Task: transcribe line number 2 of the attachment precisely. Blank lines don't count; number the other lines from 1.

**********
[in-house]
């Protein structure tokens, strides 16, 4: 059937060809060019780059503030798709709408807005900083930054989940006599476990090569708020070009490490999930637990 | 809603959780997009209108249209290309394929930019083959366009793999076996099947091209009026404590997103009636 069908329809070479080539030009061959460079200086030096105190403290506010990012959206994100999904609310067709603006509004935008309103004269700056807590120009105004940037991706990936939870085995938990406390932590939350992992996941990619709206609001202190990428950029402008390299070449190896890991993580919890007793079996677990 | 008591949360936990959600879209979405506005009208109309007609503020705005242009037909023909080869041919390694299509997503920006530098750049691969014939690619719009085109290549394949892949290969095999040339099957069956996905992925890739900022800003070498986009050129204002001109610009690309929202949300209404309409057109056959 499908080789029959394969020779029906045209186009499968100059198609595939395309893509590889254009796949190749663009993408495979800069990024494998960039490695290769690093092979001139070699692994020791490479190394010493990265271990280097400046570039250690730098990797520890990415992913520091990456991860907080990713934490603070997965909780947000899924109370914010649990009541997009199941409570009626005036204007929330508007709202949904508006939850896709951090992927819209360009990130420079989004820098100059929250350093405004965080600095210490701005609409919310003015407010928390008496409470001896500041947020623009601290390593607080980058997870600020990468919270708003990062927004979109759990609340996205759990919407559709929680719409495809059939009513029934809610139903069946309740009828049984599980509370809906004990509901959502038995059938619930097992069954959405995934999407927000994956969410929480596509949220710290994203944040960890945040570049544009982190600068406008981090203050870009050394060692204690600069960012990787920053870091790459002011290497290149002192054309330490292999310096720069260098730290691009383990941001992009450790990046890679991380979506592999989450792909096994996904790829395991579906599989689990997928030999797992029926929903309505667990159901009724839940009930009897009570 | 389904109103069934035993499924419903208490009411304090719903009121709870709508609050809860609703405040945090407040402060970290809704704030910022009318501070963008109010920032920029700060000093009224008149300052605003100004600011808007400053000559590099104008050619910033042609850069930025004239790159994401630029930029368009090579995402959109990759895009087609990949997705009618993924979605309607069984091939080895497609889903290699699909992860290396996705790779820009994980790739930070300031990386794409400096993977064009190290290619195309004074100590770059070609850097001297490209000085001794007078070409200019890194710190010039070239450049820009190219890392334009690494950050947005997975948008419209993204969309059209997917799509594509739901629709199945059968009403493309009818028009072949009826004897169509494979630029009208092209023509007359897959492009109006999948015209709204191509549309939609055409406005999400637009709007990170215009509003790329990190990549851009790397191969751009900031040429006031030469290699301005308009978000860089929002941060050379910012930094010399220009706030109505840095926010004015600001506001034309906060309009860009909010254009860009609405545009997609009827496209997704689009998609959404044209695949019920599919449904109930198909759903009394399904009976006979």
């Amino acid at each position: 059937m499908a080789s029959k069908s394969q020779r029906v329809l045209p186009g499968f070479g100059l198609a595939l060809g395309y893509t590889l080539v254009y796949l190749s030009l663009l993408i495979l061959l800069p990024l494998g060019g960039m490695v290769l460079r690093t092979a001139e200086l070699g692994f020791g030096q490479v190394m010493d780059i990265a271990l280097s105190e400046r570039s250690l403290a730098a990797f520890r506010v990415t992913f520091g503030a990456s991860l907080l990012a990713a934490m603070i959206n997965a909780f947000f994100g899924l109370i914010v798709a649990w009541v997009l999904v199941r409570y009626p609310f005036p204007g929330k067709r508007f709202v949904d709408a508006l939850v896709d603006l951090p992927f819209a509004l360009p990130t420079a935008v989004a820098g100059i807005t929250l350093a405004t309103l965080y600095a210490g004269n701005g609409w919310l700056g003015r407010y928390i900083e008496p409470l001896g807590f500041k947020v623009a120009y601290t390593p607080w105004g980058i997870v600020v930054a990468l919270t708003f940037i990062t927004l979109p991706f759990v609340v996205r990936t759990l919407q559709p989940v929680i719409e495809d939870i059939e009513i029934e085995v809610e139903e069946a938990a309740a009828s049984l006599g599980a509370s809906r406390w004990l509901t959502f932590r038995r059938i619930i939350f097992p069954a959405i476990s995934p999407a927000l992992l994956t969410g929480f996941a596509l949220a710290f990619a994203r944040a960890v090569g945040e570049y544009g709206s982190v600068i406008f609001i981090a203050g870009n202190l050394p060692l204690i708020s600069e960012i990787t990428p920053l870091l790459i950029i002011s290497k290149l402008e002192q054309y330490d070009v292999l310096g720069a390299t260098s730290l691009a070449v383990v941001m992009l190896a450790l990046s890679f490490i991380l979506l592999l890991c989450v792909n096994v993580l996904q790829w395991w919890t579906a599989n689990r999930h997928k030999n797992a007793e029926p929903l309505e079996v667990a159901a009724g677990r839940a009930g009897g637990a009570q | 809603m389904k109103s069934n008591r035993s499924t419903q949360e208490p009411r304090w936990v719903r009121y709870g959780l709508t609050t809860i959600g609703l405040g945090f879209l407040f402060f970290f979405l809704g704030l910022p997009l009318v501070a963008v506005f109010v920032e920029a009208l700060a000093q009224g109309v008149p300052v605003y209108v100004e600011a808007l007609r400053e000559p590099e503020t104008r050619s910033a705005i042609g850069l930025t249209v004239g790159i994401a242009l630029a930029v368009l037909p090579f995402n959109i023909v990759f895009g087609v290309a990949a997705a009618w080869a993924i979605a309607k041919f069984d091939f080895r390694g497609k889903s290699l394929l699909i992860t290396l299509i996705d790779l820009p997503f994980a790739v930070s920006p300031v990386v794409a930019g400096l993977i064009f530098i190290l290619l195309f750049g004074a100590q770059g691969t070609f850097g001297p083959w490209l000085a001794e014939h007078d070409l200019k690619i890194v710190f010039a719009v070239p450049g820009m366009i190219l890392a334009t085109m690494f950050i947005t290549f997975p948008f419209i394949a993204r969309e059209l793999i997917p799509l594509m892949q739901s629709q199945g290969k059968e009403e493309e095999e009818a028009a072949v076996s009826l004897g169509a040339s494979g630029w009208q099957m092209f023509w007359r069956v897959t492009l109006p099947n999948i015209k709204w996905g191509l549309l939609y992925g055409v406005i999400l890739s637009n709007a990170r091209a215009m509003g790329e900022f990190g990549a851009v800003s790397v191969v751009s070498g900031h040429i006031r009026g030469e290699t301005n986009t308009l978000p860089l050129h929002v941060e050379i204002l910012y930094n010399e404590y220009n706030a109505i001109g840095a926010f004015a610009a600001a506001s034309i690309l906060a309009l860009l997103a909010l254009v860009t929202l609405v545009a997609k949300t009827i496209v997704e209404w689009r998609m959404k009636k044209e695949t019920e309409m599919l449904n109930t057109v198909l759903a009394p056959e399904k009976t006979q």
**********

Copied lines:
């Protein structure tokens, strides 16, 4: 059937060809060019780059503030798709709408807005900083930054989940006599476990090569708020070009490490999930637990 | 809603959780997009209108249209290309394929930019083959366009793999076996099947091209009026404590997103009636 069908329809070479080539030009061959460079200086030096105190403290506010990012959206994100999904609310067709603006509004935008309103004269700056807590120009105004940037991706990936939870085995938990406390932590939350992992996941990619709206609001202190990428950029402008390299070449190896890991993580919890007793079996677990 | 008591949360936990959600879209979405506005009208109309007609503020705005242009037909023909080869041919390694299509997503920006530098750049691969014939690619719009085109290549394949892949290969095999040339099957069956996905992925890739900022800003070498986009050129204002001109610009690309929202949300209404309409057109056959 499908080789029959394969020779029906045209186009499968100059198609595939395309893509590889254009796949190749663009993408495979800069990024494998960039490695290769690093092979001139070699692994020791490479190394010493990265271990280097400046570039250690730098990797520890990415992913520091990456991860907080990713934490603070997965909780947000899924109370914010649990009541997009199941409570009626005036204007929330508007709202949904508006939850896709951090992927819209360009990130420079989004820098100059929250350093405004965080600095210490701005609409919310003015407010928390008496409470001896500041947020623009601290390593607080980058997870600020990468919270708003990062927004979109759990609340996205759990919407559709929680719409495809059939009513029934809610139903069946309740009828049984599980509370809906004990509901959502038995059938619930097992069954959405995934999407927000994956969410929480596509949220710290994203944040960890945040570049544009982190600068406008981090203050870009050394060692204690600069960012990787920053870091790459002011290497290149002192054309330490292999310096720069260098730290691009383990941001992009450790990046890679991380979506592999989450792909096994996904790829395991579906599989689990997928030999797992029926929903309505667990159901009724839940009930009897009570 | 389904109103069934035993499924419903208490009411304090719903009121709870709508609050809860609703405040945090407040402060970290809704704030910022009318501070963008109010920032920029700060000093009224008149300052605003100004600011808007400053000559590099104008050619910033042609850069930025004239790159994401630029930029368009090579995402959109990759895009087609990949997705009618993924979605309607069984091939080895497609889903290699699909992860290396996705790779820009994980790739930070300031990386794409400096993977064009190290290619195309004074100590770059070609850097001297490209000085001794007078070409200019890194710190010039070239450049820009190219890392334009690494950050947005997975948008419209993204969309059209997917799509594509739901629709199945059968009403493309009818028009072949009826004897169509494979630029009208092209023509007359897959492009109006999948015209709204191509549309939609055409406005999400637009709007990170215009509003790329990190990549851009790397191969751009900031040429006031030469290699301005308009978000860089929002941060050379910012930094010399220009706030109505840095926010004015600001506001034309906060309009860009909010254009860009609405545009997609009827496209997704689009998609959404044209695949019920599919449904109930198909759903009394399904009976006979």